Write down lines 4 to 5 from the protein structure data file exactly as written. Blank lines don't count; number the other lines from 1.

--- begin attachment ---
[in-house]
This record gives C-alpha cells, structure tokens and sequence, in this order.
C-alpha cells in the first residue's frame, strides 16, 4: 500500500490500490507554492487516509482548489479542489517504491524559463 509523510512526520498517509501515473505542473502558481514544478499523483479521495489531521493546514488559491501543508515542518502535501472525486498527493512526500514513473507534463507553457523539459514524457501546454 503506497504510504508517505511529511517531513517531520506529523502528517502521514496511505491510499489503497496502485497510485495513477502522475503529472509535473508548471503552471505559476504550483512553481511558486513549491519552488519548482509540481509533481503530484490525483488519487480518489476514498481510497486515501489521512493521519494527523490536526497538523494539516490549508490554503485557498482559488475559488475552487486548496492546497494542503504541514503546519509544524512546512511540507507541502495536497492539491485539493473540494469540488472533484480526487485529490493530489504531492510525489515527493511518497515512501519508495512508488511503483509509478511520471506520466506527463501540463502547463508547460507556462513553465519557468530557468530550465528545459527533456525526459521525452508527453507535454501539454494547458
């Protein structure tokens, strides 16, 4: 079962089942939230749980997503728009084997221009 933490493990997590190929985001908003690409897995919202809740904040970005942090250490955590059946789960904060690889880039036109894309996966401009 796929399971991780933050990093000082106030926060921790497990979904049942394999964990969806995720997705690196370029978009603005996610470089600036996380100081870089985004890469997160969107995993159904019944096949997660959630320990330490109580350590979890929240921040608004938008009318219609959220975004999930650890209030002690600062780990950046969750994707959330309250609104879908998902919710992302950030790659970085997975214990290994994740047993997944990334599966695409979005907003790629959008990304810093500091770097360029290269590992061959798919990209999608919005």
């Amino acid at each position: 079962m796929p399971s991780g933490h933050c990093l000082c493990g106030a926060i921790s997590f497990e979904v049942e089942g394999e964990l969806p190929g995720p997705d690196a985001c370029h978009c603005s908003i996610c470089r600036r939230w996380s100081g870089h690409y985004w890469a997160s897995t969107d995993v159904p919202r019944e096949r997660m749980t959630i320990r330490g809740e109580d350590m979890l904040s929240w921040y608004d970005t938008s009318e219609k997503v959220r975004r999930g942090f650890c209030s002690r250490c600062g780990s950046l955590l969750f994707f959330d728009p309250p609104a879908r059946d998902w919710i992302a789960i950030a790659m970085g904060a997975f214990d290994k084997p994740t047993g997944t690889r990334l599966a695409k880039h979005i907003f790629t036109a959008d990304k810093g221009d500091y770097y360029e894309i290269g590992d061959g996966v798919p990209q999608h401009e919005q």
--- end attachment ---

């Protein structure tokens, strides 16, 4: 079962089942939230749980997503728009084997221009 933490493990997590190929985001908003690409897995919202809740904040970005942090250490955590059946789960904060690889880039036109894309996966401009 796929399971991780933050990093000082106030926060921790497990979904049942394999964990969806995720997705690196370029978009603005996610470089600036996380100081870089985004890469997160969107995993159904019944096949997660959630320990330490109580350590979890929240921040608004938008009318219609959220975004999930650890209030002690600062780990950046969750994707959330309250609104879908998902919710992302950030790659970085997975214990290994994740047993997944990334599966695409979005907003790629959008990304810093500091770097360029290269590992061959798919990209999608919005």
């Amino acid at each position: 079962m796929p399971s991780g933490h933050c990093l000082c493990g106030a926060i921790s997590f497990e979904v049942e089942g394999e964990l969806p190929g995720p997705d690196a985001c370029h978009c603005s908003i996610c470089r600036r939230w996380s100081g870089h690409y985004w890469a997160s897995t969107d995993v159904p919202r019944e096949r997660m749980t959630i320990r330490g809740e109580d350590m979890l904040s929240w921040y608004d970005t938008s009318e219609k997503v959220r975004r999930g942090f650890c209030s002690r250490c600062g780990s950046l955590l969750f994707f959330d728009p309250p609104a879908r059946d998902w919710i992302a789960i950030a790659m970085g904060a997975f214990d290994k084997p994740t047993g997944t690889r990334l599966a695409k880039h979005i907003f790629t036109a959008d990304k810093g221009d500091y770097y360029e894309i290269g590992d061959g996966v798919p990209q999608h401009e919005q």